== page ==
BMI View: Hungary's attractiveness to multinational drugmakers will be impeded by onerous regulatory burden, pricing pressures and punitive taxes on pharmaceutical companies. Combined, these factors will impede growth in phar maceutical sales over the short- term. Consumer demand for over-the-counter medicines and greater uptake of generic medicines will be the primary drivers of pharmaceutical sales growth, as uptake of innovative drugs will remain hindered by the pricing sensitivity and budgetary constraints of the OEP national healthcare fund .
Headline Expenditure Projections
Pharmaceuticals: HUF618.0bn (USD2.66bn) in 2014 to HUF624.09bn (USD2.30bn) in 2015; +1.0% in local currency terms and -13.2% in US dollar terms.
Healthcare: HUF2,366.20bn (USD10.17bn) in 2014 to HUF2,411.07bn (USD8.90bn) in 2015; +1.9% in local currency terms and -12.4% in US dollar terms.
Our proprietary Risk/Reward assessment tool has been gradually adjusted to be increasingly transparent and sensitive in relation to potential Rewards. Therefore, as Hungary's market opportunity has worsened, it has slipped down our regional table. Hungary currently ranks ninth out of the 20 regional markets profiled in the Central and Eastern Europe region, with a score of 51.2. While its Risks profile is generally predictable, Hungary's Rewards score continues to reflect its challenging pharmaceutical market outlook.
Key Trends & Developments
In April 2015, Hungary's Association of Health Technology Suppliers and Medical Device Manufacturers (ETOSZ) and the Association of Medical Device Manufacturers (OSZ) called a crisis meeting to discuss hospital debt issues. The associations claimed that hospitals owed, with interest, more than HUF90bn (USD322mn) to their member companies at the end of March 2015, while the government had announced to allocate only HUF60bn (USD215mn) to service the debt.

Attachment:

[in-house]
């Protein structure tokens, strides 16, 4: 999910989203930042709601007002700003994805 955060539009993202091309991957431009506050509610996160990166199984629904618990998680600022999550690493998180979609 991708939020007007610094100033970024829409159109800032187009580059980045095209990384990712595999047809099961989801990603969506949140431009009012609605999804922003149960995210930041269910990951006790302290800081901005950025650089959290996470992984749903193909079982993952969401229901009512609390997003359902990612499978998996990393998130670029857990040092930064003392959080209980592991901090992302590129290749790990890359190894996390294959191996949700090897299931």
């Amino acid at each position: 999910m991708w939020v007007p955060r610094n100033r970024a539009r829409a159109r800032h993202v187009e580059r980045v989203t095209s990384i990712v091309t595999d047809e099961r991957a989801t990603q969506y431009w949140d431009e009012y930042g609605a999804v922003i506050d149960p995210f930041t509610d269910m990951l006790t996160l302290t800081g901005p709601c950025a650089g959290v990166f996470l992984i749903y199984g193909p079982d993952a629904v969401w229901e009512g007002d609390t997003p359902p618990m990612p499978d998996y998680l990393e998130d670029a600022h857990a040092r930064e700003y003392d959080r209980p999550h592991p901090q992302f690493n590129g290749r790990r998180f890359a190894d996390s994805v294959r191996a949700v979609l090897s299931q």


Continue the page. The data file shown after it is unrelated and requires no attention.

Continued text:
In March 2015, Judit Bidlo, the head of the reimbursement department of the National Health Insurance Fund (OEP), said at a conference organised by Medicalonline.hu, that the bi-annual blind bid competition would be employed for the foreseeable future.
In March 2015, prices of 130 drugs in Hungary were reduced beginning April 1 2015, with the most substantial price cut reserved for Q Pharma's Azithromycin 500 mg film-coated tablets, according to a list published on the website of the Hungarian Chamber of Pharmacists. These changes in prices will mirror the bi-annual blind-bid competitions in which marketing authorisation holders make bids for their products which are reimbursed.
In January 2015, the Hungarian minister for Human Resources stated that the Hungarian government wanted to offer tax advantages to private healthcare providers. The Hungarian state is looking at the private sector to reduce some of the burden on the public healthcare system's finances.
BMI Economic View
We have revised up our Hungarian real GDP growth forecasts for 2015 and 2016 to 2.7% and 2.4% respectively, from 2.2% and 2.3% previously, on the back of better eurozone growth prospects and our expectation for stronger household spending. Nevertheless, this represents a significant slowdown from the 3.6% real GDP growth recorded in 2014, which was driven by public fixed investment that will slow considerably in both 2015 and 2016.
BMI Political View
Hungary's ruling Fidesz party has suffered a series of setbacks in recent months that will necessitate a shift in its policy agenda to stem the rapid loss of its popular support base. The rise of the far-right Jobbik party and fragmented centre-left opposition suggests that any shift is unlikely to be towards a much more centrist or liberal policy stance.